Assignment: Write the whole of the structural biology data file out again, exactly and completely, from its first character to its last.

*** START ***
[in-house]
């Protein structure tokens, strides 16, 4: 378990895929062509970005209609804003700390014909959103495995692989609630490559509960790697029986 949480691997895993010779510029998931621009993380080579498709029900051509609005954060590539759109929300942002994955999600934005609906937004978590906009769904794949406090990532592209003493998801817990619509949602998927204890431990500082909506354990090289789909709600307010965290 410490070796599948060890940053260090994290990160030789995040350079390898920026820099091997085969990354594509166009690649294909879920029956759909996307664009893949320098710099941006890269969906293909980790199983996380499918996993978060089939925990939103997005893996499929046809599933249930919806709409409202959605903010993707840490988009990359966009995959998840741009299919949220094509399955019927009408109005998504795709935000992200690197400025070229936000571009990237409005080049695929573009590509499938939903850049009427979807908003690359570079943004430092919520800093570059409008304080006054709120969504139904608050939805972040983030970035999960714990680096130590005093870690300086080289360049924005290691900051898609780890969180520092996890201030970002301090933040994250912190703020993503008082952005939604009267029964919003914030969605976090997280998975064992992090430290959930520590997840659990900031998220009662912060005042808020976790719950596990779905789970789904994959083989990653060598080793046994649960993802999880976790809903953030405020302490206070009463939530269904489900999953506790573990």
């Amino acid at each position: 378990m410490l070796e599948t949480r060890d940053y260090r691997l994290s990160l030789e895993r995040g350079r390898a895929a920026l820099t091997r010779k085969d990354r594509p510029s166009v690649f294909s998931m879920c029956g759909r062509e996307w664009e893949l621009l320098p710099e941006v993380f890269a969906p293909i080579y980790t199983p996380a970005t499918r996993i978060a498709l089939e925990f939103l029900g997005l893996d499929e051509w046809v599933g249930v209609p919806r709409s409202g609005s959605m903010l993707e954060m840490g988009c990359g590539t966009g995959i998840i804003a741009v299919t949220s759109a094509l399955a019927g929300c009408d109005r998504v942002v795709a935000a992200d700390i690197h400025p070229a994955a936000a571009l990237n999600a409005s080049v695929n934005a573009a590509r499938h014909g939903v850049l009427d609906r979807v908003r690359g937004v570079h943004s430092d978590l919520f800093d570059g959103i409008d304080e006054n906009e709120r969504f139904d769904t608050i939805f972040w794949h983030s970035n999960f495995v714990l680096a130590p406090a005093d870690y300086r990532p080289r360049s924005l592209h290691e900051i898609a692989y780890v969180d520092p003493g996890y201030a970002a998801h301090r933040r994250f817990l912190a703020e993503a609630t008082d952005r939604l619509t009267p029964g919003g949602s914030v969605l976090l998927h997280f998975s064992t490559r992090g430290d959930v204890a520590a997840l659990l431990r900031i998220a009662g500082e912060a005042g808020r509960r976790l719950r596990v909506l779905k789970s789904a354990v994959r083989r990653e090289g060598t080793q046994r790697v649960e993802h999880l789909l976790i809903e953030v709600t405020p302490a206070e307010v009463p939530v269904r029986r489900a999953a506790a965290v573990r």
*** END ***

[in-house]
């Protein structure tokens, strides 16, 4: 378990895929062509970005209609804003700390014909959103495995692989609630490559509960790697029986 949480691997895993010779510029998931621009993380080579498709029900051509609005954060590539759109929300942002994955999600934005609906937004978590906009769904794949406090990532592209003493998801817990619509949602998927204890431990500082909506354990090289789909709600307010965290 410490070796599948060890940053260090994290990160030789995040350079390898920026820099091997085969990354594509166009690649294909879920029956759909996307664009893949320098710099941006890269969906293909980790199983996380499918996993978060089939925990939103997005893996499929046809599933249930919806709409409202959605903010993707840490988009990359966009995959998840741009299919949220094509399955019927009408109005998504795709935000992200690197400025070229936000571009990237409005080049695929573009590509499938939903850049009427979807908003690359570079943004430092919520800093570059409008304080006054709120969504139904608050939805972040983030970035999960714990680096130590005093870690300086080289360049924005290691900051898609780890969180520092996890201030970002301090933040994250912190703020993503008082952005939604009267029964919003914030969605976090997280998975064992992090430290959930520590997840659990900031998220009662912060005042808020976790719950596990779905789970789904994959083989990653060598080793046994649960993802999880976790809903953030405020302490206070009463939530269904489900999953506790573990």
């Amino acid at each position: 378990m410490l070796e599948t949480r060890d940053y260090r691997l994290s990160l030789e895993r995040g350079r390898a895929a920026l820099t091997r010779k085969d990354r594509p510029s166009v690649f294909s998931m879920c029956g759909r062509e996307w664009e893949l621009l320098p710099e941006v993380f890269a969906p293909i080579y980790t199983p996380a970005t499918r996993i978060a498709l089939e925990f939103l029900g997005l893996d499929e051509w046809v599933g249930v209609p919806r709409s409202g609005s959605m903010l993707e954060m840490g988009c990359g590539t966009g995959i998840i804003a741009v299919t949220s759109a094509l399955a019927g929300c009408d109005r998504v942002v795709a935000a992200d700390i690197h400025p070229a994955a936000a571009l990237n999600a409005s080049v695929n934005a573009a590509r499938h014909g939903v850049l009427d609906r979807v908003r690359g937004v570079h943004s430092d978590l919520f800093d570059g959103i409008d304080e006054n906009e709120r969504f139904d769904t608050i939805f972040w794949h983030s970035n999960f495995v714990l680096a130590p406090a005093d870690y300086r990532p080289r360049s924005l592209h290691e900051i898609a692989y780890v969180d520092p003493g996890y201030a970002a998801h301090r933040r994250f817990l912190a703020e993503a609630t008082d952005r939604l619509t009267p029964g919003g949602s914030v969605l976090l998927h997280f998975s064992t490559r992090g430290d959930v204890a520590a997840l659990l431990r900031i998220a009662g500082e912060a005042g808020r509960r976790l719950r596990v909506l779905k789970s789904a354990v994959r083989r990653e090289g060598t080793q046994r790697v649960e993802h999880l789909l976790i809903e953030v709600t405020p302490a206070e307010v009463p939530v269904r029986r489900a999953a506790a965290v573990r």